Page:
wed 24/07/2024

CD: Bitch 'n' Monk - we are peering over | reviews, news & interviews

CD: Bitch 'n' Monk - we are peering over

CD: Bitch 'n' Monk - we are peering over

Debut album from vocalist/flautist duo both charms and bewitches

'Listeners can follow as their disengaged, running-dog lifestyles are dissected'

Bitch ‘n’ Monk is a duo of London singer and guitarist Heidi Heidelberg and Colombian flautist Mauricio Velasierra. They make work of uncompromising novelty - dense but exhilarating collages of soaring vocals, restless guitar and intricate, percussive flute, spiced with loops and effects.

It sounds as though there are at last four of them, and although the pair’s commitment to their own sound is palpable, their idealism lives happily alongside much passion, humour and melody, which makes the listening experience more charm than offensive.

Their first LP, Fulafalonga, was widely admired two years ago, and this, their first full-length release, picks up where their previous record left off, in not only an unmistakable sound-world of their own, but in many ways, their own genre. Andean punk opera? Existentialist hip-hop? The lyrics, like the music, are all-original - a Bitch ‘n’ Monk cover is a contradiction in terms - and are substantial pieces of writing in themselves; part meditation, part poem, part essay, they combine direct political comment (opening song “Mother Shipton’s Wayno” laments “creatures dying/leaders waging war”) with more existential exploration of a kaleidoscope of contemporary ills. Heidelberg is particularly angry about the listless avarice of contemporary consumer culture. “Yeah you’re alive/But who would you die for?” she sings on “Moolah”: “You drip dry by the window/You’re lifestyle’s in a limbo.” It’s pungent, engaging, compelling work.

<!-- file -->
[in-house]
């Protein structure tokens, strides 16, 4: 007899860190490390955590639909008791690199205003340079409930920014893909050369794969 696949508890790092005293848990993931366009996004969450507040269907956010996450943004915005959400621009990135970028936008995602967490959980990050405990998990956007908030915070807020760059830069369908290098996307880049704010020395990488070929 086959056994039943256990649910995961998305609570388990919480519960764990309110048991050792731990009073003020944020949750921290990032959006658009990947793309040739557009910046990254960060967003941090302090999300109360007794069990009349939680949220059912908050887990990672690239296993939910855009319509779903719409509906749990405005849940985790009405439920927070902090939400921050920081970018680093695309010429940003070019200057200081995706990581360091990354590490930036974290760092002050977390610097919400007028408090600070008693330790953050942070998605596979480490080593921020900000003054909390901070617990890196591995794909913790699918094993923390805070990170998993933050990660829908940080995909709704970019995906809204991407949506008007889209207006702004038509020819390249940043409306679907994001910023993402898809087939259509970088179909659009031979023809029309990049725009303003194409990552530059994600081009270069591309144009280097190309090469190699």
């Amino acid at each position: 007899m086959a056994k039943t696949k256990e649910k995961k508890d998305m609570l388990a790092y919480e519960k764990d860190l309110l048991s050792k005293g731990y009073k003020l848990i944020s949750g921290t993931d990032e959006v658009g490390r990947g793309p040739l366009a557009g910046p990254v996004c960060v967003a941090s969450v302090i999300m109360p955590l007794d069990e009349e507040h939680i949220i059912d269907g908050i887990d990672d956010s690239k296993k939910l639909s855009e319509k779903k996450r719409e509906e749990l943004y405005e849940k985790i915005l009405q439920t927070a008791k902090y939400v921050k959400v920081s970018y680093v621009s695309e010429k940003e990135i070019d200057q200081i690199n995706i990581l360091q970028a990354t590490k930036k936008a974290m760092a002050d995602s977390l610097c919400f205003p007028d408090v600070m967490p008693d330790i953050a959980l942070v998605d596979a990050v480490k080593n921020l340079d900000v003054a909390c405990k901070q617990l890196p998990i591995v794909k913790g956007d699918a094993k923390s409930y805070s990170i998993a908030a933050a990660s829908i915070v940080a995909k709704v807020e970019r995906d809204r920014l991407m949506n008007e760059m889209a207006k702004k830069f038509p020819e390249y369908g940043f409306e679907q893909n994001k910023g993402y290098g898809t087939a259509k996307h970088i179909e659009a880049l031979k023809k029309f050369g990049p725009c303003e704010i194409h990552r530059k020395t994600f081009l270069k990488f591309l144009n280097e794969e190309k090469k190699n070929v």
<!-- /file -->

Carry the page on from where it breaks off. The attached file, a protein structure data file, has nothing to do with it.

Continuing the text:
The echoes span John Lydon to Thomas Adès

The duo’s on-the-nose politics places them in a distinguished line of protesting outsider musicians, from Kurt Weill to the Sleaford Mods, but their musical finesse enables them to charm as well as batter an audience. Although their literary heft requires extensive narrative passages in songs of five or six minutes, Heidelberg’s quasi-operatic vocals are entrancing, and her control of volume and tone, especially at the delicate end of her range, is breathtaking. The echoes span John Lydon to Thomas Adès.  

It’s angry, and in places bitter, and musically the sound bristles as much as it seduces. It won’t work for everyone. Yet the overriding impression is of wonder, and a beautiful commitment to experimentation and novelty. It’s also beautifully presented, with full song texts on colourful, CD-shaped cards, so listeners can follow as their disengaged, running-dog lifestyles are dissected. Compulsory listening for execs turning the handle of the music-industry sausage machine.


It’s angry, and in places bitter, and musically the sound bristles as much as it seduces


Editor Rating: 
Average: 5 (1 vote)

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